In Ceremonial Speech (15 Nov 1887) celebrating the 301st anniversary of the Karl-Franzens-University Graz. Published as Gustav Robert Kirchhoff: Festrede zur Feier des 301. Gründungstages der Karl-Franzens-Universität zu Graz (1888), 30, as translated in Robert Édouard Moritz, Memorabilia Mathematica; Or, The Philomath’s Quotation-book (1914), 187. From the original German, “Kirchhoff … seine ganze Richtung war eine andere, und ebenso auch deren treues Abbild, die Form seiner Darstellung. … Ihn charakterisirt die schärfste Präcisirung der Hypothesen, feine Durchfeilung, ruhige mehr epische Fortentwicklung mit eiserner Consequenz ohne Verschweigung irgend einer Schwierigkeit, unter Aufhellung des leisesten Schattens. … er glich dem Denker in Tönen: Beethoven. – Wer in Zweifel zieht, dass mathematische Werke künstlerisch schön sein können, der lese seine Abhandlung über Absorption und Emission oder den der Hydrodynamik gewidmeten Abschnitt seiner Mechanik.” The memoir reference is Gesammelte Abhandlungen (1882), 571-598.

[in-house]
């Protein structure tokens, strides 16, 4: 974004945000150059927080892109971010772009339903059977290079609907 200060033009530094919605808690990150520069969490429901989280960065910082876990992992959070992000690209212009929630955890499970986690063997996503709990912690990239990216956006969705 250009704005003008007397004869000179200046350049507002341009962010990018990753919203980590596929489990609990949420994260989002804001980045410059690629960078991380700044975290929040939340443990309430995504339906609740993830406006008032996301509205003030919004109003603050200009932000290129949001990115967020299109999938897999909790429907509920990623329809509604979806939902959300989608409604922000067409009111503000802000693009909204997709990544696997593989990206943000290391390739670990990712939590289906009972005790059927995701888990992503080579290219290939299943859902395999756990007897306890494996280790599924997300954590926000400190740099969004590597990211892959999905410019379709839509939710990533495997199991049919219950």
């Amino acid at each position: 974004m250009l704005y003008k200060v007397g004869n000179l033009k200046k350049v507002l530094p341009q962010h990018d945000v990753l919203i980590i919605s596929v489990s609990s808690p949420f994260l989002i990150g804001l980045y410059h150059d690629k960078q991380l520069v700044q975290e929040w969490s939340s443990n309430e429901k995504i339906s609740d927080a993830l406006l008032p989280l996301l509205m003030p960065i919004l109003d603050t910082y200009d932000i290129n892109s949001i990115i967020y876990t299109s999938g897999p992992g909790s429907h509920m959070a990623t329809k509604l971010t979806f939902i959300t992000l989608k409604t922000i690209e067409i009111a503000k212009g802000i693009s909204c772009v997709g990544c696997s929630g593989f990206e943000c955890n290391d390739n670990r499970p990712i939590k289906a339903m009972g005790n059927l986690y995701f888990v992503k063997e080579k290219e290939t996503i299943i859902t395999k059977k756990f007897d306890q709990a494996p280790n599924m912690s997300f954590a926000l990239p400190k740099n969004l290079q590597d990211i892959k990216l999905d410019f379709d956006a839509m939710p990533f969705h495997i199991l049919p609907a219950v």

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Liebig himself seems to have occupied the role of a gate, or sorting-demon, such as his younger contemporary Clerk Maxwell once proposed, helping to concentrate energy into one favored room of the Creation at the expense of everything else.
Gravity's Rainbow (1973), 411.
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Maxwell Redressed.
Heaviside’s comment on his more compact, efficient, clarifying reformulation of Maxwell’s equations, as they are now generally seen. In undated note on the back of p.5 of Heaviside’s manuscript of 'Theory of Voltaic Action'. Box 14, OH-IEE. As cited in Bruce J. Hunt, The Maxwellians (2005), 108.
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Maxwell's theory is Maxwell's system of equations.
Electric Waves (1893), 21.